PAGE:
Sulfur Exchanged in Peat Moss-Cyanobacteria Mutualism
Peatland ecosystems greatly impact terrestrial carbon and nitrogen processes, occupying 3% of the Earth’s land surface and storing approximately 25% of terrestrial carbon as recalcitrant organic matter (OM). Sphagnum, a key peat moss genus and producer of recalcitrant OM, is responsible for much of the primary production in these ecosystems. Its growth and productivity depend on symbiotic associations it forms with various microbes, including cyanobacteria.Scientists from the SLAC National Accelerator Laboratory and Oak Ridge National Laboratory evaluated how cyanobacteria (Nostoc muscorum) colonization of peat moss (Sphagnum angustifolium) affects the abundance and distribution of sulfur species within Sphagnum cells and intact leaves using micro-X-ray fluorescence mapping coupled with sulfur K-edge X-ray Absorption Near Edge Structure (XANES) spectroscopy. These techniques determined average sulfur speciation and distribution in S. angustifolium tissues and N. muscorum colonies in colonized and uncolonized scenarios. Although the techniques cannot identify individual metabolites, they provided micron-scale resolution of the relative proportions of major sulfur functional groups, indicating that metabolite exchange was occurring between the two organisms.
The mutualistic peat moss-cyanobacteria relationship appeared to at least temporarily increase oxidized sulfur compounds within Sphagnum tissues that subsequently undergo anaerobic decomposition in saturated peat soils. Additional studies are needed to determine the role of sulfur exchange in driving ecosystem-scale sulfur, nitrogen, and carbon dynamics.
Whether peatland ecosystems continue to serve as net carbon sinks or become carbon sources as a result of climate change will, in part, depend on how Sphagnum-microbe interactions respond to various climate factors. The current understanding of the Sphagnum–cyanobacterium symbiosis is that carbon-rich carbohydrates are exchanged for nitrogen-rich molecules, but this conceptual model appears to be overly simplistic and possibly missing a key role for sulfur.
This study’s observations emphasize the potential importance of sulfur metabolite production by Sphagnum for facilitating symbiotic association with nitrogen-fixers. Future studies could enable a better understanding of how Sphagnum-driven sulfur dynamics influence associated carbon and nitrogen inputs to peatland ecosystems.
Sphagnum angustifolium (originally collected in the field) were colonized by Nostoc muscorum by first adding N. muscorum to a 12-well plate. S. angustifolium gametophytes were placed in a fitting cell culture insert and then placed in a Nostoc-filled well for colonization. Experiments ended after 14 days and each leaf was examined under an epifluorescence microscope equipped with a green (to show plant material) and red (to show cyanobacteria) excitation filter. Percent colonization was quantified as the percent of S. angustifolium hyaline cells occupied by N. muscorum. Samples were prepared for X-ray analysis by rinsing each leaf (or in some cases leaf clusters) in deionized water, then gently placing each sample onto a microscope slide and covering with sulfur-free tape prior to shipping to the Stanford Synchrotron Radiation Lightsource (SSRL). At SSRL, the sulfur-free tape was gently removed with the leaf adhered to the tape, and the tape was loaded onto a sample holder for analysis at beamline 14-3. For each sample, multiple-energy (ME) maps across the sulfur K-edge were collected over the entire life (or cluster) to map the spatial distribution of sulfur species. Sulfur XANES spectra were collected across the samples, with spots determined by on-the-fly analyses of ME maps. The data showed the presence of reduced organic sulfur and oxidized sulfonate- and sulfate-containing compounds. The abundance of these sulfur species changed with percent colonization, where an increase in colonization by N. muscorum resulted in an enrichment of sulfur and changes in speciation, with increases in sulfate relative to reduced sulfur and sulfonate. At the scale of individual hyaline cells, colonized cells exhibited localized enrichment of reduced sulfur surrounded by diffuse sulfonate, similar to observations of N. muscorum colonies alone.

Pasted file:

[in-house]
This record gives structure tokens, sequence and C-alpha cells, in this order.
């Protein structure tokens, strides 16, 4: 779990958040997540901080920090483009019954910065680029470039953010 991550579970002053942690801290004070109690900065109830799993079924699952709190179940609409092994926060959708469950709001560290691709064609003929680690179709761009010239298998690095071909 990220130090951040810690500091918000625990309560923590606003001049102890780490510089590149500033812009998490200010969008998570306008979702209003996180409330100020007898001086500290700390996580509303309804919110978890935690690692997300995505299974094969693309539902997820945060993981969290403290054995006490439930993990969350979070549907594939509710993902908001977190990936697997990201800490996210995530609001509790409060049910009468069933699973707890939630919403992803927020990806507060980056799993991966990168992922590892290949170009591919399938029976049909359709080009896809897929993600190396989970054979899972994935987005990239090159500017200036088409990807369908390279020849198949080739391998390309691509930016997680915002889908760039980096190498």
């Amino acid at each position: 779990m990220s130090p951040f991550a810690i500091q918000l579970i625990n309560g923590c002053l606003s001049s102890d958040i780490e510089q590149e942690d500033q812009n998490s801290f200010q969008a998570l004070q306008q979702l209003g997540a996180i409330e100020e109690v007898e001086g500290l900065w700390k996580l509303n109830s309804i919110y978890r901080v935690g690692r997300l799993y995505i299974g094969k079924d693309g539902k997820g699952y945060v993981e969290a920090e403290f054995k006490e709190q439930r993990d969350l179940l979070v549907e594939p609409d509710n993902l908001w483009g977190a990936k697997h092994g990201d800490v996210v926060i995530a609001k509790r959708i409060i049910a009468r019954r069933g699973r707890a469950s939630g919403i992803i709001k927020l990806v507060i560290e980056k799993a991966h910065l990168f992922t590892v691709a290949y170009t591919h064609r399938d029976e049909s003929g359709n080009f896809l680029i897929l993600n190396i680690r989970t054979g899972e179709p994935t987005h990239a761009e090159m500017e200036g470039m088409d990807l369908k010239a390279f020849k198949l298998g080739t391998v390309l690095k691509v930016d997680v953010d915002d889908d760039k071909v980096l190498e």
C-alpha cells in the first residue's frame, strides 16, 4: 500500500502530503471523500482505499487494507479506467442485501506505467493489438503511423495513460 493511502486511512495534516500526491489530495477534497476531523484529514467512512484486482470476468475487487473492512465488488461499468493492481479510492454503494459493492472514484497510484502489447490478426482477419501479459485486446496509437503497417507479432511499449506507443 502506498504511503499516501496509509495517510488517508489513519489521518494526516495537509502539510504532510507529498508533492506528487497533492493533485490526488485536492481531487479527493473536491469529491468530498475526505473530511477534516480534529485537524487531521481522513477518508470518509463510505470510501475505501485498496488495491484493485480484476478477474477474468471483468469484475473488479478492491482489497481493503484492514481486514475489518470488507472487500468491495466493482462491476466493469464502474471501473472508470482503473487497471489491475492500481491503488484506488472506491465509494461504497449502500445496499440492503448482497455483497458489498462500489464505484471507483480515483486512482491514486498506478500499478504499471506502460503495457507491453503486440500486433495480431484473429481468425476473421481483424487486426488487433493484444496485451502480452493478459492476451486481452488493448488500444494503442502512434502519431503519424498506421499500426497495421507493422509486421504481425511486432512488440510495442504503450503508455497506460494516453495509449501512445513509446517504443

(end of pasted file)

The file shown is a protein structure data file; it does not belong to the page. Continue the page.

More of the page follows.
Use of the SSRL, SLAC National Accelerator Laboratory, is supported by the DOE, Office of Science, Office of Basic Energy Sciences under contract DE-AC02-76SF00515. The SSRL Structural Molecular Biology Program is supported by the DOE-BER, the National Institutes of Health (NIH), and the National Institute of General Medical Sciences (NIGMS; P30GM133894). The contents of this publication are solely the responsibility of the authors and do not necessarily represent the official views of the NIGMS or the NIH. JR is supported by supplemental funding from DOE-BER to assist and expand biological and environmental relevant research and users at SSRL. Collection of starting Sphagnum angustifolium was made possible through the SPRUCE project, which is supported by the Office of Science; Biological and Environmental Research (BER); US Department of Energy (DOE), Grant/Award no.: DE-AC05-00OR22725. Experimentation and some analyses were supported by the DOE BER Early Career Research Program. This work was also supported by the ORNL Critical Interfaces Science Focus Area sponsored by the DOE Office of Science Biological and Environmental Research Program. Oak Ridge National Laboratory is managed by UT-Battelle, LLC, for the US DOE under contract no. DE-AC05-00OR22725.
Herndon, E., et al. 2023. “Sulfur speciation in Sphagnum peat moss modified by mutualistic interactions with cyanobacteria.” New Phytologist, DOI:10.1111/nph.19476.